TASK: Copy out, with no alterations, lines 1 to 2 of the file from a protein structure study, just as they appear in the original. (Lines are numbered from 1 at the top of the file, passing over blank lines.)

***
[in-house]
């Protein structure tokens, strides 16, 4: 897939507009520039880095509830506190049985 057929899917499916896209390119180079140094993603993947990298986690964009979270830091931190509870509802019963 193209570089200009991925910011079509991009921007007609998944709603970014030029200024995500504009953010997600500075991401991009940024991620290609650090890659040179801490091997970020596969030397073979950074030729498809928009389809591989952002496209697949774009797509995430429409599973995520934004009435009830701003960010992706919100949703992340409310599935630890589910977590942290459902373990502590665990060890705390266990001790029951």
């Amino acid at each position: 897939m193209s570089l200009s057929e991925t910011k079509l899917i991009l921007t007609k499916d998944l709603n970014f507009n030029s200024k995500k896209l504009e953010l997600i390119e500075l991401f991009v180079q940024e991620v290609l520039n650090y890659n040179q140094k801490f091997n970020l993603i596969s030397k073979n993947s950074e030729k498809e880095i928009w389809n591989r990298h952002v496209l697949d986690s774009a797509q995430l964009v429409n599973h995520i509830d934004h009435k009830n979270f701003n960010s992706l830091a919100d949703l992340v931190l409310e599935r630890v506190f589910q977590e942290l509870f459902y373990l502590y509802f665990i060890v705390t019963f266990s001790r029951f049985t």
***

[in-house]
């Protein structure tokens, strides 16, 4: 897939507009520039880095509830506190049985 057929899917499916896209390119180079140094993603993947990298986690964009979270830091931190509870509802019963 193209570089200009991925910011079509991009921007007609998944709603970014030029200024995500504009953010997600500075991401991009940024991620290609650090890659040179801490091997970020596969030397073979950074030729498809928009389809591989952002496209697949774009797509995430429409599973995520934004009435009830701003960010992706919100949703992340409310599935630890589910977590942290459902373990502590665990060890705390266990001790029951």